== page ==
JOHNSON v. UNITED STATES
In 2010, the Federal Bureau of Investigation (FBI) began investigating Samuel Johnson based on his involvement in an organization called the National Social Movement. Later in 2010, Johnson left that group to found the Aryan Liberation Movement. In November of that year, Johnson told an undercover FBI agent that he manufactured napalm, silencers, and other explosives for the Aryan Liberation Movement in addition to possessing an AK-47 rifle, several semi-automatic weapons, and a large cache of ammunition. In April 2012, Johnson was arrested at a meeting with his probation officer and admitted to possessing some of the previously mentioned weapons.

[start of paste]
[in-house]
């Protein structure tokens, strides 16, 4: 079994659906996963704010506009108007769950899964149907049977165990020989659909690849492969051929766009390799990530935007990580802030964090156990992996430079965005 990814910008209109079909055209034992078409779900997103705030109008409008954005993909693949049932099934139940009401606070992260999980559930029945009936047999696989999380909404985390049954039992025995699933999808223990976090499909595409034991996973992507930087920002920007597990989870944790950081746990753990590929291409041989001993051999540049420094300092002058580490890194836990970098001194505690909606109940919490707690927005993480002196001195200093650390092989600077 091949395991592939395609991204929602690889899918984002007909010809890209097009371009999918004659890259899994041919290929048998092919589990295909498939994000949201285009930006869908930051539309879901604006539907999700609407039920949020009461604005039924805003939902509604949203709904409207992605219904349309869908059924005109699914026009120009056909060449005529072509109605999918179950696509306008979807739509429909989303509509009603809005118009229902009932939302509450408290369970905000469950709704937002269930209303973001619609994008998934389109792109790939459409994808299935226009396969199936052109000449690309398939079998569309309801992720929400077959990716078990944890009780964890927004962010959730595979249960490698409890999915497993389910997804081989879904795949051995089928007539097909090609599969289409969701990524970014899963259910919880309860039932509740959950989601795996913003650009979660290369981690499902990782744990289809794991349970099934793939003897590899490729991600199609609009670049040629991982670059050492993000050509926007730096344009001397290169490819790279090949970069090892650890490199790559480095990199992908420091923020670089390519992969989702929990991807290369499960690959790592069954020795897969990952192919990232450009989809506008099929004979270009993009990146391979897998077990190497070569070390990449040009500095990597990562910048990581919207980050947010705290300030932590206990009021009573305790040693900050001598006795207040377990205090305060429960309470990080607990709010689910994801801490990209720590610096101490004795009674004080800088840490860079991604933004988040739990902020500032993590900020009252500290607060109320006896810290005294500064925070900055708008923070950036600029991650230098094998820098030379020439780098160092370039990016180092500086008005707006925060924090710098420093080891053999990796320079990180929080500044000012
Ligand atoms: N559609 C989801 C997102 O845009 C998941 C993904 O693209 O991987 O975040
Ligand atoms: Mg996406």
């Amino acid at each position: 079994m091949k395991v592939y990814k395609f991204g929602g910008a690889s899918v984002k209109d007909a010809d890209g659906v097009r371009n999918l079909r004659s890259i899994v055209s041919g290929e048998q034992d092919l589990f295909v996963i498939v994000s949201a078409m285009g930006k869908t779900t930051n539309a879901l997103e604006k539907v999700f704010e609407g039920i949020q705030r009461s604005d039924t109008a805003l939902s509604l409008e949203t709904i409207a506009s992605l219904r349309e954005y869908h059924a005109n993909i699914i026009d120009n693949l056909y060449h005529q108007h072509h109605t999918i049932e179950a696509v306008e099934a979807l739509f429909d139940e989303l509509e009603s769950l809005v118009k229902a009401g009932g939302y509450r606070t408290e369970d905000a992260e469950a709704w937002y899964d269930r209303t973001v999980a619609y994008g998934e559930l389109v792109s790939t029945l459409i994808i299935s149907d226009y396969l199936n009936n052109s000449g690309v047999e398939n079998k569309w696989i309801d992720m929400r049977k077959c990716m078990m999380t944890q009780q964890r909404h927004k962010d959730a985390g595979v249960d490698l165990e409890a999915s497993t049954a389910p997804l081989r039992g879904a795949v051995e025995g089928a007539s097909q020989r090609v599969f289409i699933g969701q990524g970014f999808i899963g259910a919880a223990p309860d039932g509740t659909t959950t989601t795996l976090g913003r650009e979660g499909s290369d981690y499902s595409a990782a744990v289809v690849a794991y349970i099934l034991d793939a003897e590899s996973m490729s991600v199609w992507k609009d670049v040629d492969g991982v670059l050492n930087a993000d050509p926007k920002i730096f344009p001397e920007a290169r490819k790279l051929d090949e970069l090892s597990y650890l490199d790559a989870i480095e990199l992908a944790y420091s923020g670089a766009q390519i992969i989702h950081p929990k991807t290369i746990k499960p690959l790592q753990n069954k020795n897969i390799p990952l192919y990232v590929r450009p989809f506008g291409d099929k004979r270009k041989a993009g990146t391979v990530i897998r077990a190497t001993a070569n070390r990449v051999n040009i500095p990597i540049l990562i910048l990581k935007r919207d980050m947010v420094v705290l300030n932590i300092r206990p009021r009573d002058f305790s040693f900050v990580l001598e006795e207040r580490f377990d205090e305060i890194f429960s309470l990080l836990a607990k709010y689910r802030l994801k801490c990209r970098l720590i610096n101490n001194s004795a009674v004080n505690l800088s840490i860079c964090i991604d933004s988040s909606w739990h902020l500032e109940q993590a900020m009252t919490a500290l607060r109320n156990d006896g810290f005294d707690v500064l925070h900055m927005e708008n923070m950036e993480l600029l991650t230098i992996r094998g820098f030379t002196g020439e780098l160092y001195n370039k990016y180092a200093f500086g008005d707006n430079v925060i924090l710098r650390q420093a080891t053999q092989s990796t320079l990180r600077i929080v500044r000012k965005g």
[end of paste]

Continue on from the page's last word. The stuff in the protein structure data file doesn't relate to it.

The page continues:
A grand jury charged Johnson with six counts of firearm possession, three of which relied on his classification as an “armed career criminal.” This classification was based on the fact that he had three prior felony convictions that the district court designated as “violent felonies”—attempted simple robbery, simple robbery, and possession of a short-barreled shotgun. Pursuant to the Armed Career Criminal Act (ACCA), Johnson was then subject to a mandatory minimum sentence of 15 years. Johnson argued that the convictions in question should not be considered violent felonies and that the ACCA was unconstitutionally vague. The district court held that the felony convictions in question were in fact violent felonies and that Johnson was an armed career criminal for the purposes of the mandatory minimum sentence required by the ACCA. The U.S. Court of Appeals for the Eighth Circuit affirmed.
Should possession of a short-barreled shotgun, which the district court designated as a violent felony, be treated as such under the Armed Career Criminal Act?